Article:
Raspberry and White Chocolate Loaf Cake – My Grandma’s Baking Part IV
A few weeks ago, I wrote a post on Rhubarb Cake, the third part of a short series I called My Grandma’s Baking. In this set of articles, I wrote how my Grandmother – the master of yeast cakes had learned how to make them and how she later passed this knowledge to me.
In the third part of the series, I was explaining myself a bit on using the same dough recipe again. My excuse was that if you had something perfect, there was no point of improving it. But life verified it, and here is how it happened:
Although I’ve made quite a few yeast cakes, I still don’t remember the exact recipe for the dough. So, whenever I am to make it, I prefer to have the instructions in the vicinity. This was also the case when I was preparing the dough for my new Raspberry and White Chocolate Loaf Cake. I was in a rush, so whenever I wasn’t sure about the ingredients or next steps, I threw a quick glance at the recipe. Everything was going as usual until I added the prepared wet ingredients to the dry ones. I noticed the dough was much thinner than usual. I was a bit surprised and started thinking that I probably accidentally added too much milk or butter. Another glimpse at the instructions dispelled these doubts: the amounts I used were correct.
In this case, I decided to follow my Grandmother’s footsteps. She always used to play by ear when it came to making her yeast cakes. If the dough felt too thin, she would have added more flour. Or more milk, if the dough had felt too thick. Thus, I was adding more flour, bit by bit, till the dough seemed to have the right consistency.
Raspberry and White Chocolate Loaf Cake – Heavenly Result of a Mistake
When the roll was finally in the oven, I was slightly frightened to even look at it. I was afraid adding more flour made the cake denser, harder and not as nice as the previous ones. So, you can only imagine how surprised I was when we tried the cake and discovered it was the best and fluffiest yeast cake I had ever baked!
I was completely puzzled. Thus, I looked at the recipe again, this time without rushing. And I discovered that instead of using 2 egg yolks, I used 2 WHOLE eggs! That was apparently the reason why my dough was so much thinner: 2 beaten eggs create much more volume than 2 beaten egg yolks. And a huge part of this extra volume consisted of air made by beating egg white. That is why my cake ended being even lighter and fluffier than my previous ones.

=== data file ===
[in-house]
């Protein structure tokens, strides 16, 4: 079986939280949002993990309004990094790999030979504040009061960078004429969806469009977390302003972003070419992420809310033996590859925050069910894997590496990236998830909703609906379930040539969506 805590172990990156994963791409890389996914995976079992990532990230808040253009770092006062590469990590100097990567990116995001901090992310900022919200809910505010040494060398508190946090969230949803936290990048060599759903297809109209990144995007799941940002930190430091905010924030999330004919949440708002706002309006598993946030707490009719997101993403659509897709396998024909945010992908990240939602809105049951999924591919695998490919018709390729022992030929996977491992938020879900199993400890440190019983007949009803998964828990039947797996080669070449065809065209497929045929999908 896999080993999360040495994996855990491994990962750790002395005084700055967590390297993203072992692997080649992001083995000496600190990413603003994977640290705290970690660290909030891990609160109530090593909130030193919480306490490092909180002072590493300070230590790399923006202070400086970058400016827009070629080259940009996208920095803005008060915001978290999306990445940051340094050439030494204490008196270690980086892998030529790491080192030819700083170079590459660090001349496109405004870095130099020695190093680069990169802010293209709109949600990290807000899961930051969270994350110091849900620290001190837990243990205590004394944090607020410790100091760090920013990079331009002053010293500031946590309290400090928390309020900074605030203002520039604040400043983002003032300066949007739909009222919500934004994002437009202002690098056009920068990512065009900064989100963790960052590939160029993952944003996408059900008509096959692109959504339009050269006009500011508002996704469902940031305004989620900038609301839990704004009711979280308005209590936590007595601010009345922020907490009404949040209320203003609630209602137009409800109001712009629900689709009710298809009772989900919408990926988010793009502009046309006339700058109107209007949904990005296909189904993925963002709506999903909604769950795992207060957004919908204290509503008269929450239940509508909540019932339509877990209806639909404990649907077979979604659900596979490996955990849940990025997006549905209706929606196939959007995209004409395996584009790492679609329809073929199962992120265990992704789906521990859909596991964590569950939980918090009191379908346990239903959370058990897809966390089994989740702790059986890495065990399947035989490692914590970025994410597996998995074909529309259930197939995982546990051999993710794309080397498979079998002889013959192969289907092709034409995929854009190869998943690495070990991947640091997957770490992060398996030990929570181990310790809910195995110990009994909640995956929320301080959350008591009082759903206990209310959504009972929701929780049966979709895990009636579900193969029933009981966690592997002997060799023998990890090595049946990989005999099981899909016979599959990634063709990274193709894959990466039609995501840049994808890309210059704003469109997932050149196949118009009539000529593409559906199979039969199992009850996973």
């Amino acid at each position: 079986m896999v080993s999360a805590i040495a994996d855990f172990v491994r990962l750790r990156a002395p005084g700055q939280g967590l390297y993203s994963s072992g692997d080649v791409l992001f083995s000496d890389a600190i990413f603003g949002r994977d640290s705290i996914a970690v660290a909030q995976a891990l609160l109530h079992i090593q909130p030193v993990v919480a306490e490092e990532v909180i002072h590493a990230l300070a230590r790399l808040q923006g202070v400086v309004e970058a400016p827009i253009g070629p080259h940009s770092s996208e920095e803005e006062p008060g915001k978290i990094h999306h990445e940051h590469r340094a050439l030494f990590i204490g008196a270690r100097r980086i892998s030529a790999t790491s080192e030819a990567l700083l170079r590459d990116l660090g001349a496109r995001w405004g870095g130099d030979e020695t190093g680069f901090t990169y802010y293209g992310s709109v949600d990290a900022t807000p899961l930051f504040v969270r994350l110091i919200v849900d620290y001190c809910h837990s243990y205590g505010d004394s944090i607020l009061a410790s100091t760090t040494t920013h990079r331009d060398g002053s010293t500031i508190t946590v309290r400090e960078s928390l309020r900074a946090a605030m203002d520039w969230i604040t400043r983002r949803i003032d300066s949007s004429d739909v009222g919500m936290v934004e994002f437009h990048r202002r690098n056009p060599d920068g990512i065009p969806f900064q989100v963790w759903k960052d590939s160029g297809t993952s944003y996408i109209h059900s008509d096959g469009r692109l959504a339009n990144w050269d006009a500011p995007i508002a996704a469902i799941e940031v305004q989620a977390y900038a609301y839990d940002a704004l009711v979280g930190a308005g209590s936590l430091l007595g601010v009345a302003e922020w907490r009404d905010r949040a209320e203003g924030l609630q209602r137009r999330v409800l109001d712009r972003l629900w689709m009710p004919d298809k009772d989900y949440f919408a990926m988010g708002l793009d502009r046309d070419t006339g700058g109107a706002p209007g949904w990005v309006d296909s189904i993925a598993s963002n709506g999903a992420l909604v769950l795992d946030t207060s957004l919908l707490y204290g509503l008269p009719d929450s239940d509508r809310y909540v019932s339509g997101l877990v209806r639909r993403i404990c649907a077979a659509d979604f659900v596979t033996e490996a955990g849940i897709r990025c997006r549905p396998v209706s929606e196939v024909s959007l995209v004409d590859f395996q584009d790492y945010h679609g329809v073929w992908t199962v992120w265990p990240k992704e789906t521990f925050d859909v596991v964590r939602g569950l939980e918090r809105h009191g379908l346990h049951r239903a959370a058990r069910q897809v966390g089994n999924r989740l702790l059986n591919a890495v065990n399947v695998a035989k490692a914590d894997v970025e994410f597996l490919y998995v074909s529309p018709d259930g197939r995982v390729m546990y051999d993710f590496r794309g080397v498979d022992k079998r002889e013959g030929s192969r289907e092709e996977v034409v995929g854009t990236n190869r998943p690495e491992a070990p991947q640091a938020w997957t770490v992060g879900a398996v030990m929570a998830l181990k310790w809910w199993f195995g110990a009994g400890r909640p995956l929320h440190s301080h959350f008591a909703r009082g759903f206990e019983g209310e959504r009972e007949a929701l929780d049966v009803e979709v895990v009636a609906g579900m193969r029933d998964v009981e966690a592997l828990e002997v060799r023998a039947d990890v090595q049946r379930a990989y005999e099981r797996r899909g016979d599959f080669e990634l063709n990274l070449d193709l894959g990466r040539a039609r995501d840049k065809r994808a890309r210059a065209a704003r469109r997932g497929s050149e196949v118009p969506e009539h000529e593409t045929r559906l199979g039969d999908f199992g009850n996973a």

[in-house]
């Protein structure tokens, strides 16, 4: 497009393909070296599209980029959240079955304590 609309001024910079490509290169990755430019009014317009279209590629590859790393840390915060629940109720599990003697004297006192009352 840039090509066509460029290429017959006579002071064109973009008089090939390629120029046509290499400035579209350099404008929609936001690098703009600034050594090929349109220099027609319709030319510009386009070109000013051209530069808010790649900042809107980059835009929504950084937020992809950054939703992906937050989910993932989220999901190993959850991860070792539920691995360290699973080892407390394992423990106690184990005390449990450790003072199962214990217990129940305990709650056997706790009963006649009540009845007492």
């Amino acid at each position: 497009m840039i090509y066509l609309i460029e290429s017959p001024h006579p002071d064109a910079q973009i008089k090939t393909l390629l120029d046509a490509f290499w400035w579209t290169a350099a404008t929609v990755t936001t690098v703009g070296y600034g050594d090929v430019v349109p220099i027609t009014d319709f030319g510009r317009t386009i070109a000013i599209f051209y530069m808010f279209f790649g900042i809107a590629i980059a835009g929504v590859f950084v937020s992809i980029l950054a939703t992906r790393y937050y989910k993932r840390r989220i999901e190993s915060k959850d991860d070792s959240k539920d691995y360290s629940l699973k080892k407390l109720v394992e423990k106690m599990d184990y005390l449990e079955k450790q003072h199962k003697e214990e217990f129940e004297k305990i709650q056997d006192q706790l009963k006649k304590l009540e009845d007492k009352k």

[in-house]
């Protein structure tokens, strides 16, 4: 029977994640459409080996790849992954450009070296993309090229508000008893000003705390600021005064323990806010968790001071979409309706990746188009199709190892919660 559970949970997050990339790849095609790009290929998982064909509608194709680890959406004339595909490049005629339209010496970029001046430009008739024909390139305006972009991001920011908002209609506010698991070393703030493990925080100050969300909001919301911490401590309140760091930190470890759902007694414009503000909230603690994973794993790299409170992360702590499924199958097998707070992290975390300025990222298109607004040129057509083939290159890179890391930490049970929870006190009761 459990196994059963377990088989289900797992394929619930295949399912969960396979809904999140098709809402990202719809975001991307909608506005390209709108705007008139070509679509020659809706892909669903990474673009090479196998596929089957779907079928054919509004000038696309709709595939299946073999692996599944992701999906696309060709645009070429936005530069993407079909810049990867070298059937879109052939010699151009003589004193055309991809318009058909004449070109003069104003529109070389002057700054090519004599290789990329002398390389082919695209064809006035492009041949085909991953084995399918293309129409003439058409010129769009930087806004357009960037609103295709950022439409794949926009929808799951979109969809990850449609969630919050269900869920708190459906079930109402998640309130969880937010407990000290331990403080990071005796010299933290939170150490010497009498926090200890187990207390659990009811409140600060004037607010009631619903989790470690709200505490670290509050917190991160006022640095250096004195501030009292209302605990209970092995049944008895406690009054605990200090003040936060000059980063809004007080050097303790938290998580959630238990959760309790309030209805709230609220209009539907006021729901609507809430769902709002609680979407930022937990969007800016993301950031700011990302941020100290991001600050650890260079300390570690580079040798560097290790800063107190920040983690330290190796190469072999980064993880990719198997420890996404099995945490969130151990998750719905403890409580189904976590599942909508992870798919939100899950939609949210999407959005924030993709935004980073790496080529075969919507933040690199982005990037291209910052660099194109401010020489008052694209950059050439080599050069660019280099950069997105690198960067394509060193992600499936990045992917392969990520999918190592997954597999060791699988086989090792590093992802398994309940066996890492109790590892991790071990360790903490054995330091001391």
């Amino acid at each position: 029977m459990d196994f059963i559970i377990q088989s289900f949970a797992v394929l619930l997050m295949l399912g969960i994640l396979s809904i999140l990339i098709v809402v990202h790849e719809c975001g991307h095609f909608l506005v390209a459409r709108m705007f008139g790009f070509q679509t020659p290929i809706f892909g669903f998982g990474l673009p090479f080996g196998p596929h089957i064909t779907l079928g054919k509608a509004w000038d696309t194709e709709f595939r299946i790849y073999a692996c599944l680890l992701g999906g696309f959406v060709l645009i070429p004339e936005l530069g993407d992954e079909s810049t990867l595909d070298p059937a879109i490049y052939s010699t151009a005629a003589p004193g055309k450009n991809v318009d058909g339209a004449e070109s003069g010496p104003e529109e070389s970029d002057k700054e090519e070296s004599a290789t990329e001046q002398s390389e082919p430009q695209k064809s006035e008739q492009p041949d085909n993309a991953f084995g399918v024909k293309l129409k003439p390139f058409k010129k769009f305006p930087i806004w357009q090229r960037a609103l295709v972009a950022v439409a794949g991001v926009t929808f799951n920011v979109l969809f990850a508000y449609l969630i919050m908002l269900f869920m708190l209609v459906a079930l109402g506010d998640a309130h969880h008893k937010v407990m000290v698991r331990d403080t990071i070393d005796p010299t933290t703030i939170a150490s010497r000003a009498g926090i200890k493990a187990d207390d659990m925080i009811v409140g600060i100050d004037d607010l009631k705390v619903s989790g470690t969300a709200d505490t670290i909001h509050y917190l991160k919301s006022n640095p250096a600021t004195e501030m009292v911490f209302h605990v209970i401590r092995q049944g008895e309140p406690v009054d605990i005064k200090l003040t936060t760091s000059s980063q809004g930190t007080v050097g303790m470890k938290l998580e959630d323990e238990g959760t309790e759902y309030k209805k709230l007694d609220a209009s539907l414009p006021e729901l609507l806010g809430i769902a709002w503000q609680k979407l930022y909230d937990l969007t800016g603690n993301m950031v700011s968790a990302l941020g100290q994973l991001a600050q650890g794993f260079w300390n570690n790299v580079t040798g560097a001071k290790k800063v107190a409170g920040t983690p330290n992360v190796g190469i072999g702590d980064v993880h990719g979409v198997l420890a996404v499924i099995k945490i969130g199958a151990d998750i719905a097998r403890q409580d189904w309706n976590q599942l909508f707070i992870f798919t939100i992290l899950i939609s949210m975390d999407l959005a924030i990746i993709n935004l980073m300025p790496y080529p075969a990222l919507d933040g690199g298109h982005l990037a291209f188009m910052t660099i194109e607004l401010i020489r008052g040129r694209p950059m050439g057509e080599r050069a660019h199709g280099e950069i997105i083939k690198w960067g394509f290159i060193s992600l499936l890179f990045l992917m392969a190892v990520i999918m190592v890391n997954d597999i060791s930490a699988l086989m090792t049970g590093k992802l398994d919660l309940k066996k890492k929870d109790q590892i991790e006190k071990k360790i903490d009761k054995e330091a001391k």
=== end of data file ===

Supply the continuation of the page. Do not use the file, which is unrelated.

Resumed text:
So, there were two results of my mistake. The first one – the perfect recipe for Raspberry and White Chocolate Loaf Cake. And the second – a lesson for me that maybe sometimes it makes sense to work on improving something that seems to be perfect. Or that it is ok, to make mistakes because they may lead to incredible results 😉
Warm up the milk. It should be warm but not hot, hot milk will “kill” yeast.
Pour half the milk into a cup, add 2 tbsp of sugar and the yeast, stir it and leave till it rises.
Melt the butter.
Beat the eggs with the rest of sugar for 2-3 minutes till fluffy.
Put the flour and salt into a big bowl, add the milk and beaten eggs and knead for a minute until more or less combined; add the yeast mixture and knead for 1-2 minutes and finally add the melted butter. Knead the dough until it is smooth (however small lumps are fine) and it doesn’t stick to your hand anymore. It should take about 5-7 minutes.
Leave the bowl with the dough in a warm place until it doubles in size. Depending on the temperature, it can take between 1 and 2 hours.
Cover bottoms and sides of 2 baking tins (approx. 25cm x 8cm) with baking paper.
Transfer the dough onto a kitchen surface dusted lightly with flour. Divide it into 2 parts and spread each part into a shape of rectangle roughly 25x15cm. The best way to do it is with your hands but make sure you cover your hands with oil at first to prevent the dough from sticking to them.
Scatter the raspberries and 100g of chopped chocolate on top of each of the rectangles (half of both ingredients on each). Roll them separately (along the shorter side) and cut in the middle lengthwise. Twist the two pieces around each other (it doesn’t matter if it looks messy). Transfer to the baking tins and leave to rise (approx. 10-15 min.)
Preheat an oven to 180 Celsius degrees (fan oven).
When the loaves have risen, place the tins in the hot oven and bake for 30-40 min. until the wooden stick inserted in the middle of the cake comes out dry.
Heat up the cream and pour over the rest of the chopped chocolate (150g). Stir till combined and swirl on top of the baked loaves.
Take advantage of the chanterelle season and serve them with pasta. But if you want a luxurious dish, add some…
Hi, I am Agnieszka, and I am passionate about delicious but healthy food. Many healthy dishes are bland and uninteresting. I reject this. So I created my blog Tastes of Health to share my yummy recipes for healthier (often plant-based and gluten-free) versions of family favourites.
I look forward to receiving your feedback after you try them.